2.4 OS command injection
Command injection is an attack in which the goal is the execution of arbitrary commands on the host operating system via a vulnerable application. Command injection attacks are possible when an application passes unsafe user-supplied data (forms, cookies, HTTP headers, etc.) as Operating System commands.
2.5 Server Side Request Forgery
Server Side Request Forgery (SSRF) is a vulnerability that allows a user to force the backend server to initiate HTTP requests to arbitrary URLs specified in the input parameters.
2.6 Open Redirect
The backend server incorporates user input into URLs used for redirection. An attacker can use this to redirect users to arbitrary domains.
2.7 PHP Code Injection
PHP Code Injection happens when user input is incorporated into a call to a PHP function that interprets and executes code, like eval(). This allows a malicious user to execute arbitrary PHP code on the server.
3. Passive checks
Passive checks analyze the HTTP responses from the server to find weaknesses in your system.
3.1 Security headers
HTTP security headers are a fundamental part of website security. They protect against XSS, code injection, clickjacking, etc. This tests checks for the common security headers.
3.2 Cookies security
Checks the use of :
- the Secure attribute to prevent the sending of Cookies over HTTP
- the Domain attribute indicates which hosts the cookie should be sent to; be careful with this, as including a hostname will also send cookies to all of its subdomains. For example, domain = google.com also sends the cookie to maps.google.com, mail.google.com, etc.
3.3 Directory listing
Directory listings might constitute a vulnerability if it gives access to the server configuration or other sensitive files.
3.4 Secure communication
Secure communication tests if the communication is done over HTTPS instead of HTTP, which is not encrypted.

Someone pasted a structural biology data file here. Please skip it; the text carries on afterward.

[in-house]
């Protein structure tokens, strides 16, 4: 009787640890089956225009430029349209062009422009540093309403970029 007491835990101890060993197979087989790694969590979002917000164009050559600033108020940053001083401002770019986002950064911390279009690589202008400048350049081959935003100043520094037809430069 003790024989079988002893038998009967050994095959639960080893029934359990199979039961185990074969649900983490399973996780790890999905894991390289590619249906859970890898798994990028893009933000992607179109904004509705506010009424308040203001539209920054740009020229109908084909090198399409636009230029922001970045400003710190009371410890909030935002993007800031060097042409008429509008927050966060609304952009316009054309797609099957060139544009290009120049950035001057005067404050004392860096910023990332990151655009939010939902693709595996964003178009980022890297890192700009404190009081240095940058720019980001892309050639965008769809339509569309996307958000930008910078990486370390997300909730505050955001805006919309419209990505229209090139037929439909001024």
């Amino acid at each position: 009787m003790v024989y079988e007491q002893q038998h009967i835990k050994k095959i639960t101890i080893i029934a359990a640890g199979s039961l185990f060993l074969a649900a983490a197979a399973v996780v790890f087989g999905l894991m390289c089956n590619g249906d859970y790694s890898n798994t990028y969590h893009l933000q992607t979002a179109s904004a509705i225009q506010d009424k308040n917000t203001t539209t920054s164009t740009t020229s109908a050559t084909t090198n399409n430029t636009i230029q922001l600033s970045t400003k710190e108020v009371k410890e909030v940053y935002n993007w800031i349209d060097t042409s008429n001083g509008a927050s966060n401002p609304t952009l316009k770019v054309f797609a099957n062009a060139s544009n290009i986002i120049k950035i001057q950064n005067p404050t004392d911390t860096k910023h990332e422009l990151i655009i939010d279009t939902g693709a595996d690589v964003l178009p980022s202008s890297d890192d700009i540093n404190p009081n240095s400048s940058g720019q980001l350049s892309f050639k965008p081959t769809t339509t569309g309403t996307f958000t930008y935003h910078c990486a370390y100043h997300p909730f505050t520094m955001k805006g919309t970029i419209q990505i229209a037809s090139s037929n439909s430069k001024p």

3.5 Weak password submission method
If the communication is done over HTTP, we check if the credentials are submitted using transparent methods like HTTP Basic or Digest Authentication.
3.6 Commented code / Error codes
Tests if there are suspicious code comments or if the application responds with stack traces or too verbose error messages on certain inputs.
3.7 Clear text submission of credentials
Tests if the user credentials are sent over HTTP as opposed to HTTPS.
3.8 Verify domain sources
Checks if the website uses content from 3rd party domains. This isn’t a security vulnerability per-se but might represent in the case that the outside domain is compromised. We recommend that you keep all the necessary resources on your server and load them from there.
3.9 Mixed encryption content
Checks if HTML loads over a secure HTTPS connection but other content, such as images, video content, stylesheets, and scripts, continues to load over an insecure HTTP connection.
3.10 Sensitive Data Crawl
Our scanner engine will analyze the HTTP responses from your target and look for personally identifiable information (PII).
3.11 Find login interfaces
Finds login interfaces and returns the HTML code of the forms.